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Renfrew County students to take part in Orange Shirt Day Friday to commemorate the victims and survivors of residential schools

By Stephen Uhler, The Daily Observer

Crystal Schick/Postmedia Network:

Phyllis Webstad, Orange Shirt day co-founder, poses for a photo in her orange shirt at Bow Valley College in Calgary, on Sept. 27, 2016. Orange Shirt day developed out of Webstad having her new orange shirt taken away on her first day of school at the S. Joseph Mission residential school. Staff and students within the Renfrew County District School Board are encouraged to wear orange to school this Friday.

Crystal Schick/Postmedia Network: Phyllis Webstad, Orange Shirt day co-founder, poses for a photo in her orange shirt at Bow Valley College in Calgary, on Sept. 27, 2016. Orange Shirt day developed out of Webstad having her new orange shirt taken away on her first day of school at the S. Joseph Mission residential school. Staff and students within the Renfrew County District School Board are encouraged to wear orange to school this Friday.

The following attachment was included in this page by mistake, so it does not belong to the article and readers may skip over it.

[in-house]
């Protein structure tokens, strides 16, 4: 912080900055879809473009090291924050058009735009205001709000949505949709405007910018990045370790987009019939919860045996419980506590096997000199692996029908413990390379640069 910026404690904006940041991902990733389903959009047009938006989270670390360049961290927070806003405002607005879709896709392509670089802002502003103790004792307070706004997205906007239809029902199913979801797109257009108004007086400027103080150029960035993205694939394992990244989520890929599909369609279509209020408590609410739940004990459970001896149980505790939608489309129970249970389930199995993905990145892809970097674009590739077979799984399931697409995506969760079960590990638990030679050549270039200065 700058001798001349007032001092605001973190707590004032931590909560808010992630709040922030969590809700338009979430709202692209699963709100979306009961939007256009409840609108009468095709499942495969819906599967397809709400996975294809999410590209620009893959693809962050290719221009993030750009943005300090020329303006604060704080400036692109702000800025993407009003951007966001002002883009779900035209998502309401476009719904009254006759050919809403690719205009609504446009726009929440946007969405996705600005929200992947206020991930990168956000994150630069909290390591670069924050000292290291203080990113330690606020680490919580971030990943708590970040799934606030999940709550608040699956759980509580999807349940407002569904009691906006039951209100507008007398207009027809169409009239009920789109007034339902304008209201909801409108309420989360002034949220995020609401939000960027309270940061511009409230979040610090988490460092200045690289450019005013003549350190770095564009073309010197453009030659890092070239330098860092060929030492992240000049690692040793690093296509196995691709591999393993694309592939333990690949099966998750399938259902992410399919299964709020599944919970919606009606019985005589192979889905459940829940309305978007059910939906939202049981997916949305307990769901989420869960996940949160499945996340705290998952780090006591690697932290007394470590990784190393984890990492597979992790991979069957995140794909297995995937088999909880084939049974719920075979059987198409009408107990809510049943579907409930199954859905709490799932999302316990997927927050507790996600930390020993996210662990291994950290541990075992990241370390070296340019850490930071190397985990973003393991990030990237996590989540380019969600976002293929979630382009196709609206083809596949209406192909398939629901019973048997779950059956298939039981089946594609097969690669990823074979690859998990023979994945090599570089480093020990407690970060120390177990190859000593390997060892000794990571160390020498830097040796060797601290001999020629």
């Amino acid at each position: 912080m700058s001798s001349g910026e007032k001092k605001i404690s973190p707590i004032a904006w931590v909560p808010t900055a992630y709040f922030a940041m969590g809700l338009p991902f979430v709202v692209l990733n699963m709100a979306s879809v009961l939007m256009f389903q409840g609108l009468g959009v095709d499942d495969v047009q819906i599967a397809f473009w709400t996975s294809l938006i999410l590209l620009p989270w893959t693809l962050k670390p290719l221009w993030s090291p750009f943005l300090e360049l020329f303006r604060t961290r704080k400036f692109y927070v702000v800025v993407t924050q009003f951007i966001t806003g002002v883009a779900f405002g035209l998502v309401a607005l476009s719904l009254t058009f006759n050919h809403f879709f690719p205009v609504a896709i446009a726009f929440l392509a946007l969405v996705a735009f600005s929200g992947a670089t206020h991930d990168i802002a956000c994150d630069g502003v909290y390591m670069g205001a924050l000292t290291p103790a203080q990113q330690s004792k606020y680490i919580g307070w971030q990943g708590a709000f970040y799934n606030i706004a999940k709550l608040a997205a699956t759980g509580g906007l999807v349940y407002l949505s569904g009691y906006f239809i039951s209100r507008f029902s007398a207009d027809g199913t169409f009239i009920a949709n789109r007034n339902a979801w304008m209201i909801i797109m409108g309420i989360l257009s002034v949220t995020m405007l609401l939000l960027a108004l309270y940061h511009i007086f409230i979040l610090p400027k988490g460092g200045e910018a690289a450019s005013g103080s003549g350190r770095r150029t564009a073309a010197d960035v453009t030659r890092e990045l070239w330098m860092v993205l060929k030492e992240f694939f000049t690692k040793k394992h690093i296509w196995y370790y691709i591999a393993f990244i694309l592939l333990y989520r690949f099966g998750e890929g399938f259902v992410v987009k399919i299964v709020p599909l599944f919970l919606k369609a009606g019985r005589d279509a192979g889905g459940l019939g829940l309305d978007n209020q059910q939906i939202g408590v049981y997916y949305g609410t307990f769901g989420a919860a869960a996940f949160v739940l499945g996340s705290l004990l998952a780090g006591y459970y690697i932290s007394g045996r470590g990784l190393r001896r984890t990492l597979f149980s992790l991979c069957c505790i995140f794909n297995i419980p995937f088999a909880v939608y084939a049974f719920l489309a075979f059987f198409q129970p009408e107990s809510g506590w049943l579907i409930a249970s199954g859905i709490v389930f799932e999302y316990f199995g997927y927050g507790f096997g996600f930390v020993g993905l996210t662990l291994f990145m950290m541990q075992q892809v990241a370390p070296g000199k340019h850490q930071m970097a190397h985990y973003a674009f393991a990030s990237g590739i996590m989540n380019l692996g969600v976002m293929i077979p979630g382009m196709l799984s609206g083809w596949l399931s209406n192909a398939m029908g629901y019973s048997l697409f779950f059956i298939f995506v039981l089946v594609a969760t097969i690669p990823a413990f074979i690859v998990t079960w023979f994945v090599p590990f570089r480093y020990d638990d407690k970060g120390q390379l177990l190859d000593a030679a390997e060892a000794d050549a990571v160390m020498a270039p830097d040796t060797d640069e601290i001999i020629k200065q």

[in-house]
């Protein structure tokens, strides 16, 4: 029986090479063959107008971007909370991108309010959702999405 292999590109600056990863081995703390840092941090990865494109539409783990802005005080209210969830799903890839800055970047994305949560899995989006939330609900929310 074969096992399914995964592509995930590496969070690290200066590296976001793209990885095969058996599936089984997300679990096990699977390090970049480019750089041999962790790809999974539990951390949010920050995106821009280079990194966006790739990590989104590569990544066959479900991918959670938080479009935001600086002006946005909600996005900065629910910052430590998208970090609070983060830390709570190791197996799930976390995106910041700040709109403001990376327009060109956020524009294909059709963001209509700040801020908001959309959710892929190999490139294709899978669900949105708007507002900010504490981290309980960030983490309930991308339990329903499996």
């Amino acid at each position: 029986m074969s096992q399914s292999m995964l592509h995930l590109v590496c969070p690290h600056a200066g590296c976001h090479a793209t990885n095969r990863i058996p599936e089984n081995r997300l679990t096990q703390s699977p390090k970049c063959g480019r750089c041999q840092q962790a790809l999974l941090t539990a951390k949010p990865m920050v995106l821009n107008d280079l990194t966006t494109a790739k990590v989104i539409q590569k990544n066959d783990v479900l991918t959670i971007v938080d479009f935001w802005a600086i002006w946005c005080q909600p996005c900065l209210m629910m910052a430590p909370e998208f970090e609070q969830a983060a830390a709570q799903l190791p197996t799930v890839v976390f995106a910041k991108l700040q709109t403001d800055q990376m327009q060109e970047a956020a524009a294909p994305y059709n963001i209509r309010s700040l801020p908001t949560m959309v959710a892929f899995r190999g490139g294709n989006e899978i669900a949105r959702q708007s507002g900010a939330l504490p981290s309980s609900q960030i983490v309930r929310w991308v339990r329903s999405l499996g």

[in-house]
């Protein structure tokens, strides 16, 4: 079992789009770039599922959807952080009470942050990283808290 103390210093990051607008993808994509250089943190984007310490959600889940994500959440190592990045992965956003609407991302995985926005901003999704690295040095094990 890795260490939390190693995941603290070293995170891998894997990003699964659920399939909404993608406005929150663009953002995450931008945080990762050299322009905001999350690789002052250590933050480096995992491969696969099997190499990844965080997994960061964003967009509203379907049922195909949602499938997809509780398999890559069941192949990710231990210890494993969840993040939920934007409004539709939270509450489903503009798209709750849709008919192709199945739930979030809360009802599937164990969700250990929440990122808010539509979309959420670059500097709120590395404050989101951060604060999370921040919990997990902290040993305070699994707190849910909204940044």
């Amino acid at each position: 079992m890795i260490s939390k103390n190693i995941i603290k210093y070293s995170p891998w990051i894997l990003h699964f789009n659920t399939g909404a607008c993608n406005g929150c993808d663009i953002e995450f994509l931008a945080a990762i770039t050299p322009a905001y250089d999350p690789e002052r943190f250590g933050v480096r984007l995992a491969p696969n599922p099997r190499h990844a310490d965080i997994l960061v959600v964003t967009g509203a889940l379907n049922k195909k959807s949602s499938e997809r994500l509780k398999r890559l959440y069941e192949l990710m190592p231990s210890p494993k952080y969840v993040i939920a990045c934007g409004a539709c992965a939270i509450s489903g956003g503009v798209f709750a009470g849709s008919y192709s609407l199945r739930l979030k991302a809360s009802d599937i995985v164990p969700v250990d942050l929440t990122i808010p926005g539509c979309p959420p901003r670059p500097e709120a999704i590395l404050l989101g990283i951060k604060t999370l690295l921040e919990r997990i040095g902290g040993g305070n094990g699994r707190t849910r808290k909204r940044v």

This Friday, Renfrew County schools will be observing Orange Shirt Day, to commemorate the victims and survivors of residential schools.

Students and teachers alike will be encouraged to wear orange to school Sept. 29, and reflect on the impact residential schools had on Aboriginal children, their families and communities.

On Tuesday, Pino Buffone, Renfrew County District School Board's education director, told the board during its monthly meeting this early fall date was chosen as it is the time of year in which native children were taken from their homes and sent to residential schools.

Orange Shirt Day came about because of the story told by native elder Phyllis Jack Webstad, who recalled how, when she was six years old, she was stripped of her new orange-coloured shirt on her first day at residential school in 1973. She was never told why, and never saw the shirt again.

Buffone said Orange Shirt Day was launched as a legacy of the St. Joseph Mission residential school commemoration event held at Williams Lake, British Columbia in the spring of 2013. It has grown into a nation-wide event.

“This initiative provides our students, staff and school communities an opportunity to discuss and reflect upon the impact of residential schools on our Aboriginal communities, and to grow in our awareness, appreciation and understanding of our inclusivity practices, as well as our diversity as a strength of our society,” he said, “so that the lessons learned from the past can be shared with future generations.”

SUhler@postmedia.com